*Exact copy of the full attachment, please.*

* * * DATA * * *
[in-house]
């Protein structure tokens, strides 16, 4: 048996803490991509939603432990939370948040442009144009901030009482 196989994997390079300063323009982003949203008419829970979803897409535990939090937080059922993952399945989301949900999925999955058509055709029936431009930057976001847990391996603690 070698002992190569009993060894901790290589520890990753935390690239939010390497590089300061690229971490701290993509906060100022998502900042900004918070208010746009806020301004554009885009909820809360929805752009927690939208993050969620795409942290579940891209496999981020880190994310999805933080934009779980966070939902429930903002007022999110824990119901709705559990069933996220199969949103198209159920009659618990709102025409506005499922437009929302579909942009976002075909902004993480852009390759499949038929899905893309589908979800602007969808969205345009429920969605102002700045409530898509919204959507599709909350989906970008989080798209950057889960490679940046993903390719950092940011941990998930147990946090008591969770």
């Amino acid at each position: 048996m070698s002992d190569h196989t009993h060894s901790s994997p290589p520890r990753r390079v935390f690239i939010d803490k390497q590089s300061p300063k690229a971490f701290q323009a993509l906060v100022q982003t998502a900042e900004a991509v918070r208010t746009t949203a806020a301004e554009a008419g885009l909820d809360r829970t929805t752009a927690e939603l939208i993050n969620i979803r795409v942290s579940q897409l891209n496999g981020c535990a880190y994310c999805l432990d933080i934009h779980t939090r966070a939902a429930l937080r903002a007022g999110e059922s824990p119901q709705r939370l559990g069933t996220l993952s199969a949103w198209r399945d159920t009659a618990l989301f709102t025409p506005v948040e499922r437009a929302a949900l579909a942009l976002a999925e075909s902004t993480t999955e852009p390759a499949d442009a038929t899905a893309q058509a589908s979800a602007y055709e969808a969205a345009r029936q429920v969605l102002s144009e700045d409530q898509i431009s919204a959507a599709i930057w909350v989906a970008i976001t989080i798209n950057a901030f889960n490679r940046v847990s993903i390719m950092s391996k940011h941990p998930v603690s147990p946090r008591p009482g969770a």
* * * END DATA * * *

[in-house]
């Protein structure tokens, strides 16, 4: 048996803490991509939603432990939370948040442009144009901030009482 196989994997390079300063323009982003949203008419829970979803897409535990939090937080059922993952399945989301949900999925999955058509055709029936431009930057976001847990391996603690 070698002992190569009993060894901790290589520890990753935390690239939010390497590089300061690229971490701290993509906060100022998502900042900004918070208010746009806020301004554009885009909820809360929805752009927690939208993050969620795409942290579940891209496999981020880190994310999805933080934009779980966070939902429930903002007022999110824990119901709705559990069933996220199969949103198209159920009659618990709102025409506005499922437009929302579909942009976002075909902004993480852009390759499949038929899905893309589908979800602007969808969205345009429920969605102002700045409530898509919204959507599709909350989906970008989080798209950057889960490679940046993903390719950092940011941990998930147990946090008591969770």
């Amino acid at each position: 048996m070698s002992d190569h196989t009993h060894s901790s994997p290589p520890r990753r390079v935390f690239i939010d803490k390497q590089s300061p300063k690229a971490f701290q323009a993509l906060v100022q982003t998502a900042e900004a991509v918070r208010t746009t949203a806020a301004e554009a008419g885009l909820d809360r829970t929805t752009a927690e939603l939208i993050n969620i979803r795409v942290s579940q897409l891209n496999g981020c535990a880190y994310c999805l432990d933080i934009h779980t939090r966070a939902a429930l937080r903002a007022g999110e059922s824990p119901q709705r939370l559990g069933t996220l993952s199969a949103w198209r399945d159920t009659a618990l989301f709102t025409p506005v948040e499922r437009a929302a949900l579909a942009l976002a999925e075909s902004t993480t999955e852009p390759a499949d442009a038929t899905a893309q058509a589908s979800a602007y055709e969808a969205a345009r029936q429920v969605l102002s144009e700045d409530q898509i431009s919204a959507a599709i930057w909350v989906a970008i976001t989080i798209n950057a901030f889960n490679r940046v847990s993903i390719m950092s391996k940011h941990p998930v603690s147990p946090r008591p009482g969770a």